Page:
High School Success and Access to Postsecondary Education

Barriers to completing high school, attending college diminishing for underrepresented groups: study

Coming from a low-income neighbourhood or a family where neither parent attended postsecondary education are not significant barriers to graduating from high school and attending college. However, they are still strong influences on who attends university, concludes a new report published by the Higher Education Quality Council of Ontario.

The researchers used a longitudinal data set compiled by the Toronto District School Board (TDSB) to examine factors that affect high school success and access to postsecondary education — and whether these have changed over time — particularly for students who are at risk of not completing high school and of underrepresentation in college and university. These include students with special needs, some racialized students, those from lower-income families and students whose parents have not attended postsecondary. The study looked at two cohorts of students who went through high school five years apart: the first started Grade 9 in 2005–06 and applied for postsecondary studies in 2009 or 2010; the second started Grade 9 in 2010–11 and submitted postsecondary applications in 2014 or 2015. 

According to the report, High School Success and Access to Postsecondary Education, the proportion of high school students who confirmed an offer of acceptance to an Ontario university rose to 52% among the second cohort of students from 48% in the first, while the proportion of those who confirmed acceptance of an offer to an Ontario college rose to 18% from 14%.

The effect of neighbourhood household income on predicting high school graduation became less important over the time frame of the study. Household income was also not a significant predictor of confirming college acceptance, but it was significant in predicting university acceptance. Similarly, parental postsecondary education was not a significant determinant of either high school graduation or college confirmation, but it was important in predicting university confirmation.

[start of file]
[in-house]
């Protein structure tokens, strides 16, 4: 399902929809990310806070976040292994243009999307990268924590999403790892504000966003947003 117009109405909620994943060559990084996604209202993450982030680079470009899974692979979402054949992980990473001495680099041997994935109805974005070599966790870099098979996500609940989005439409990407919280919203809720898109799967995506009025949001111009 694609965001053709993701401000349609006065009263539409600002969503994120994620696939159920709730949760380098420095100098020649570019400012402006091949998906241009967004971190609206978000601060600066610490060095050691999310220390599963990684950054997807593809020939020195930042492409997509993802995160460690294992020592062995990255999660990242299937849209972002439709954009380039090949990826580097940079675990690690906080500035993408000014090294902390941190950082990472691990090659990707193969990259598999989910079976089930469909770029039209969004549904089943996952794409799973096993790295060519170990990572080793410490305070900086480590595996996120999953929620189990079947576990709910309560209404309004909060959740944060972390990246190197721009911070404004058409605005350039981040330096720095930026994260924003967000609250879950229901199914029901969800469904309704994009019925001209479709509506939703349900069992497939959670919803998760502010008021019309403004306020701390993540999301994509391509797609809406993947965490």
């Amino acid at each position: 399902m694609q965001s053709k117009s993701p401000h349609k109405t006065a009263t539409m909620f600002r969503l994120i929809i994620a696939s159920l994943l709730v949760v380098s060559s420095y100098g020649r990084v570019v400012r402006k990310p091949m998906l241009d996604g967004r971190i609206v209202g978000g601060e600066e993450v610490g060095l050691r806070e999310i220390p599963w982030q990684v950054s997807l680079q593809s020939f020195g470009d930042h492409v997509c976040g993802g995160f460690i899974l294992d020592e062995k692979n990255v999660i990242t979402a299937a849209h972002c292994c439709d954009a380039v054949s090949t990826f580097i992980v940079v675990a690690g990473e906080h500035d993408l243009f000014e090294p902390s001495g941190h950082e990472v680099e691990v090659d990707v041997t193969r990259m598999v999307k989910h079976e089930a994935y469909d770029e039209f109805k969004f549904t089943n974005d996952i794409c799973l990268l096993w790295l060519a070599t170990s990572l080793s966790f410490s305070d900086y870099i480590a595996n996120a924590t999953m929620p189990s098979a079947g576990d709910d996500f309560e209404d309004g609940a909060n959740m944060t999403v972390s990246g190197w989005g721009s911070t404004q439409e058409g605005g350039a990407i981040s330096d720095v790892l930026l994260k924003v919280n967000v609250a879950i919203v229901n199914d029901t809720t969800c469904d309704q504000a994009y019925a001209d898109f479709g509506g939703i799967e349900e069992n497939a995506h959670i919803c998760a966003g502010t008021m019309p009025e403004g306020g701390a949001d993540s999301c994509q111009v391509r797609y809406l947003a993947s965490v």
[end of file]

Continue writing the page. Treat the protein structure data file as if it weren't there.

“Wealth and parental PSE, along with the transmission of values or cultural capital that often accompany these, may not be influencing whether students graduate from high school or get into college, but they do still appear to be influencing whether students get into university,” the authors write. The findings offer evidence of a “widening class-based gap” between those who go to university and those who don’t, they add.

While the high school graduation rate rose among students with special education needs as well as those without, the gain was much larger for those without special needs and the gap between the two groups widened significantly between the two cohorts. The pattern is particularly worrying given that there was eight percentage-point increase in the proportion of high school students identified as having a special education need, the authors note. At the postsecondary level, having a special education need had little effect on the odds of a student confirming an offer of acceptance to a college while the odds of confirming acceptance to a university declined.

The study also found evidence that some racialized students have greater odds of confirming an offer of acceptance from a university or college than White students. However, the researchers urged caution on this point, noting that previous studies have demonstrated that the playing field is not equal for all racialized students, particularly Black males who, they write, “must navigate a structural obstacle course to avoid being placed in applied streams and designated with a special education need” while in high school.

Overall, the findings are a mix of good and bad news for students from traditionally disadvantaged groups, the authors conclude. While the significance of structural barriers on high school completion and college attendance have diminished in recent years, important gaps remain at the university level, they say. 

The authors note that the TDSB, the largest board in the province, is also one of the most diverse. They caution that the demographics of the TDSB are different from those in the rest of the province, and that a lack of data prevents extrapolating the findings to other jurisdictions.

High School Success and Access to Postsecondary Education was written by Karen Robson, Reana Maier, Paul Anisef and Robert S. Brown.